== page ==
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  1. Julian Fink (2007). Is the Right Prior to the Good? South African Journal of Philosophy 26 (2):143-149.
    One popular line of argument put forward in support of the principle that the right is prior to the good is to show that teleological theories, which put the good prior to the right, lead to implausible normative results. There are situa- tions, it is argued, in which putting the good prior to the right entails that we ought to do things that cannot be right for us to do. Consequently, goodness cannot (always) explain an action's rightness. This indicates that (...)
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  2. Alessandro Giordani & Paolo Gomarasca (2012). Trust as the End of Practical Reason. Justification Procedures. In Botturi Francesco (ed.), Understanding Human Experience. Peter Lang.
    This paper is about the epistemology of practical reason and, in particular, the function of trust as an end to be pursued rationally in praxis. Our purpose is threefold: first, to present an outline of the structure of practical reason; secondly, to compare practical reason and scientific reason in order to determine the main differences between these two basic manifestations of human reason; finally, to argue in favour of a non-utilitarian model of practical reason in the light of some results (...)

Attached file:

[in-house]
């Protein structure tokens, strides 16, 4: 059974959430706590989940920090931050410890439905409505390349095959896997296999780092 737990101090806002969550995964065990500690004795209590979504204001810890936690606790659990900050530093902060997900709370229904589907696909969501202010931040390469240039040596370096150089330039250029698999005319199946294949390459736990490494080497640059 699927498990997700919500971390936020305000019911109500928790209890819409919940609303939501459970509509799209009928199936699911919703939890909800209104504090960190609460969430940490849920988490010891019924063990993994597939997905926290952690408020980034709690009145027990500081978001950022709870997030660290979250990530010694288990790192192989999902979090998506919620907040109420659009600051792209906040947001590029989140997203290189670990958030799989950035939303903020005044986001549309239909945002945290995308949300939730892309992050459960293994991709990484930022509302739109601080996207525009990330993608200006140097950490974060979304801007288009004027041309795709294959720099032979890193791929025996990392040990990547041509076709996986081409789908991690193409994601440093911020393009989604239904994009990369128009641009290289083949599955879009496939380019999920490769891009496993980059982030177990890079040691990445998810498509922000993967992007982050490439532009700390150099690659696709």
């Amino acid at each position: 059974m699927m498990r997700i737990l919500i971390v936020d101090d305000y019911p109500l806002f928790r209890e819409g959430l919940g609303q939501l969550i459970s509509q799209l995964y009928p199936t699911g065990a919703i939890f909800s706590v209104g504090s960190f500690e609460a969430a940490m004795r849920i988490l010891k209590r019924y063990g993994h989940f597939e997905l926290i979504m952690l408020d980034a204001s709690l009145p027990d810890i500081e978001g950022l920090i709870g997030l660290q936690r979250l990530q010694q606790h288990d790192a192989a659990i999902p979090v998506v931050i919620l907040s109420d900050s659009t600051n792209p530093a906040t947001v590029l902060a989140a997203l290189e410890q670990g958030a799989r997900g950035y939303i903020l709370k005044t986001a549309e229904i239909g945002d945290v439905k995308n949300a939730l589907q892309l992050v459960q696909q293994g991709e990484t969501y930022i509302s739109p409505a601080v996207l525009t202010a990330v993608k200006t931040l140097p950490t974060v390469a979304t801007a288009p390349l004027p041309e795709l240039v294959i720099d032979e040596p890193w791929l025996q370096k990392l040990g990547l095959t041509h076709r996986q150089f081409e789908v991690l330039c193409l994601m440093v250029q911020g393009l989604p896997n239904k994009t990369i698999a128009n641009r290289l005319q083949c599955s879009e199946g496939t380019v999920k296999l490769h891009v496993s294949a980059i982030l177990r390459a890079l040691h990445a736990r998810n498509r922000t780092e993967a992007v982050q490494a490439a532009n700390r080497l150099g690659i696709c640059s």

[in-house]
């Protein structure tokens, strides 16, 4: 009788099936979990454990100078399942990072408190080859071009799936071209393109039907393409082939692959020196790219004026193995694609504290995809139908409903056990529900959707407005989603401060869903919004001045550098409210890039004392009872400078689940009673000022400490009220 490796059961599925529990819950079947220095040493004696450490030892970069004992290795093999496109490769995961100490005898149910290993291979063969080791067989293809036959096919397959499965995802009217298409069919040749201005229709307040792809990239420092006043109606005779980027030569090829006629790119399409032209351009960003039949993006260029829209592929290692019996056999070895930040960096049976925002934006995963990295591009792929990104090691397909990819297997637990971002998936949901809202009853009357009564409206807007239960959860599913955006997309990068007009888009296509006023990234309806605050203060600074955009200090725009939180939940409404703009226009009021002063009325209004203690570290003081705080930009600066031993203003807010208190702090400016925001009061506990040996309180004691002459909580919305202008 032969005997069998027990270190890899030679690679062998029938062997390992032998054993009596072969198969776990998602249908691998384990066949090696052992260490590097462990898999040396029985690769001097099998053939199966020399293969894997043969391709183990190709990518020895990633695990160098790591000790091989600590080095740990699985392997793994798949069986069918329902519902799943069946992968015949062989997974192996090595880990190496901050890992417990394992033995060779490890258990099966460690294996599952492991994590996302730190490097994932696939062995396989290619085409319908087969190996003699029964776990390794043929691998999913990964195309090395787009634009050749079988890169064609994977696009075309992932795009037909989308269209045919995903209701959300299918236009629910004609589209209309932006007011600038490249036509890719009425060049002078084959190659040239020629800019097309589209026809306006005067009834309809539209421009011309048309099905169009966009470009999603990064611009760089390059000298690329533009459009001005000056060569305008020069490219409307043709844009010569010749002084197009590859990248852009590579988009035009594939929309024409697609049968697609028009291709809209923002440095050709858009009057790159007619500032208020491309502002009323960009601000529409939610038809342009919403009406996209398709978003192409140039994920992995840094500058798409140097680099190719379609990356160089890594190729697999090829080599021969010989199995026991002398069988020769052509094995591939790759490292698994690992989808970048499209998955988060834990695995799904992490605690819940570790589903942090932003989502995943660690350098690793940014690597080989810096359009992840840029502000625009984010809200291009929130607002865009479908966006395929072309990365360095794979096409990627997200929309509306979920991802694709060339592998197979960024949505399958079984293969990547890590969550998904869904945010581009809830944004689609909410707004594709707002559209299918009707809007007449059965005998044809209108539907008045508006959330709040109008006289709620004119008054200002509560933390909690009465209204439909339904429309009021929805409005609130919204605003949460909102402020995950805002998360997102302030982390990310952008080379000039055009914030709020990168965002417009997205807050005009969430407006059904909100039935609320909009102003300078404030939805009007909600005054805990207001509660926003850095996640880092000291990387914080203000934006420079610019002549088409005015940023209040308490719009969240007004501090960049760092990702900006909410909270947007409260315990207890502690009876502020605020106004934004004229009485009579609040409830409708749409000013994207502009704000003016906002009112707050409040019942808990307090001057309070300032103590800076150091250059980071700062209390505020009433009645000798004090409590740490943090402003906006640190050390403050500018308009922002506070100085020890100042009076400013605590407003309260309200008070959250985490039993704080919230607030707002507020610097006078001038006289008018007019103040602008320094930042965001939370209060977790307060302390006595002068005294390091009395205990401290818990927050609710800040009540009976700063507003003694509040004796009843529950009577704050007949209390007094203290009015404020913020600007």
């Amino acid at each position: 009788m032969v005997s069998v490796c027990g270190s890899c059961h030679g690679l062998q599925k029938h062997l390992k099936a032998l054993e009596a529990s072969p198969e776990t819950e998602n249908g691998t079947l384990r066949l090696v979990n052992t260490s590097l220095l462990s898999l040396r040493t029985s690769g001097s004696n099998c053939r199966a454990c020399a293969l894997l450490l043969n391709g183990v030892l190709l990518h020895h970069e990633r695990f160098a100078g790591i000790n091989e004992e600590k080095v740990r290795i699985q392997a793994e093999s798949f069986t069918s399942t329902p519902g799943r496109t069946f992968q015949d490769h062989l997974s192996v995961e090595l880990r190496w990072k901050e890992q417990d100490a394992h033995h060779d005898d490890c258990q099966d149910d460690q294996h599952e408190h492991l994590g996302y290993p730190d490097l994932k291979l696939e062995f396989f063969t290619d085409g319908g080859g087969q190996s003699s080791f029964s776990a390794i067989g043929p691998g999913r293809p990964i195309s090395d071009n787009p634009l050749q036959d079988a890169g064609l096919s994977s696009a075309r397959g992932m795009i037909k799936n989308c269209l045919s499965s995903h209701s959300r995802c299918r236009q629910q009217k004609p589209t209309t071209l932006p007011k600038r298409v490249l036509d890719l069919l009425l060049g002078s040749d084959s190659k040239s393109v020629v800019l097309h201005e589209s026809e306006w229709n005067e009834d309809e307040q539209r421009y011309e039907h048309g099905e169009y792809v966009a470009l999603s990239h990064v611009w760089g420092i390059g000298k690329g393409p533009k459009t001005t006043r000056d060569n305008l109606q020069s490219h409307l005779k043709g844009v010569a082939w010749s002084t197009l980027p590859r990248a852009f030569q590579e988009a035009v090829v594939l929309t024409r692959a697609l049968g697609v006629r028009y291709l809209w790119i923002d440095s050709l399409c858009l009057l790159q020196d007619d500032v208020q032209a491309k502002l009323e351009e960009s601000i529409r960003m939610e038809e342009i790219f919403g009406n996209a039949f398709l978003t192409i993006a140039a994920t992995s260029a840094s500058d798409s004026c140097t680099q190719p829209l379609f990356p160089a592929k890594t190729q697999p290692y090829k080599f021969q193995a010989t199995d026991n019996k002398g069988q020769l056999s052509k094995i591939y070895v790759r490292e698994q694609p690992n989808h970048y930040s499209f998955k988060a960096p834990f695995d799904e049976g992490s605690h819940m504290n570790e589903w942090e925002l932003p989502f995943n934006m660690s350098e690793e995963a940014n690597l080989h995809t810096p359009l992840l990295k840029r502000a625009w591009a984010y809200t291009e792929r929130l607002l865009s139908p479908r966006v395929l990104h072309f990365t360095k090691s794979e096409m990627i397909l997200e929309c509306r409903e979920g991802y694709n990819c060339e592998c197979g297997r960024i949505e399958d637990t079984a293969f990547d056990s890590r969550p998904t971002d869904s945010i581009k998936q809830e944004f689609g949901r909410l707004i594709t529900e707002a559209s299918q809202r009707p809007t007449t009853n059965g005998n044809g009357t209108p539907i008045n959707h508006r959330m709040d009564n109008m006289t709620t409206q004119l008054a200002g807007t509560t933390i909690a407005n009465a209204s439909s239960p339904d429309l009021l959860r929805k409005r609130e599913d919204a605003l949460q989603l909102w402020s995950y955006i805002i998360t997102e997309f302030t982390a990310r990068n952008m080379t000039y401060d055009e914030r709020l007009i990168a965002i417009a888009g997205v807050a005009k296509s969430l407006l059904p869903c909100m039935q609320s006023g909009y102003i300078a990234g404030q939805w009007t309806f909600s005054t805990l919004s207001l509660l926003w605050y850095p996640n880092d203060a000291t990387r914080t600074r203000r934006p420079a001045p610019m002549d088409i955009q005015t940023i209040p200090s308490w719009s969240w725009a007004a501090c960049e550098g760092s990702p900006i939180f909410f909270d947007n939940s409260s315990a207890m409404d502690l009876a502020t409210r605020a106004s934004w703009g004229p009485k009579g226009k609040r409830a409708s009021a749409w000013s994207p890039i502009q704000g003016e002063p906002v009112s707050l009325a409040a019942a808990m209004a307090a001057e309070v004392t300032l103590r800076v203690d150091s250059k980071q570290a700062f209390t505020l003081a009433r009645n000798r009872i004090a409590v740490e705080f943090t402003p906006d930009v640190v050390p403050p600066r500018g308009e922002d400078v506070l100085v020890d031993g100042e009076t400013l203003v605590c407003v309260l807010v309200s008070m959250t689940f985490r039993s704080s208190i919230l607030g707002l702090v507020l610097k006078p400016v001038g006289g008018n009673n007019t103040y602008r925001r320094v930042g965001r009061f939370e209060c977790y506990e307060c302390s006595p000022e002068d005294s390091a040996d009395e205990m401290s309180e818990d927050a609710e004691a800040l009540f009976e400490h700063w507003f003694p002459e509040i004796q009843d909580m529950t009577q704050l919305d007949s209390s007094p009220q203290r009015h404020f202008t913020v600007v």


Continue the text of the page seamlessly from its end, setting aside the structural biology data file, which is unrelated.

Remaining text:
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  3. Douglas W. Portmore, Consequentializing Commonsense Morality.
    This is Chapter 4 of my Commonsense Consequentialism: Wherein Morality Meets Rationality. In this chapter, I argue that that any plausible nonconsequentialist theory can be consequentialized, which is to say that, for any plausible nonconsequentialist theory, we can construct a consequentialist theory that yields the exact same set of deontic verdicts that it yields.
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  4. Marco Solinas (2012). L'impronta dell'inutilità. Dalla teleologia di Aristotele alle genealogie di Darwin. ETS.
    The book aims to offer a contribution to the historiographical and conceptual reconfiguration of the evolutionary revolution in the light of the centuries-old tenets of the Aristotelian biological tradition. Darwin’s breakthrough constitutes a thorough overturning of the fixist, essentialist and teleological framework created by Aristotle, a framework still dominant in the 17th Century world of Harvey and Ray, as well as Galileo, and then hegemonic until Linnaeus and Cuvier. This change is exemplified in the morphological analysis of useless parts, such (...)
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  5. Peter Vallentyne (1988). Teleology, Consequentialism, and the Past. Journal of Value Inquiry 22 (2):89-101.
    Act teleological theories are theories that judge an action permissible just in case its outcome is maximally good.[1] It is usually assumed that act teleological theories cannot be @i, i.e., make the permissibility of actions depend on what the past was like (e.g., on what promises were made, what wrong doings were done, and more generally on what actions were performed).[2] I shall argue that this is not so. Although @u act teleological theories, such as classical act utilitarianism, are not (...)
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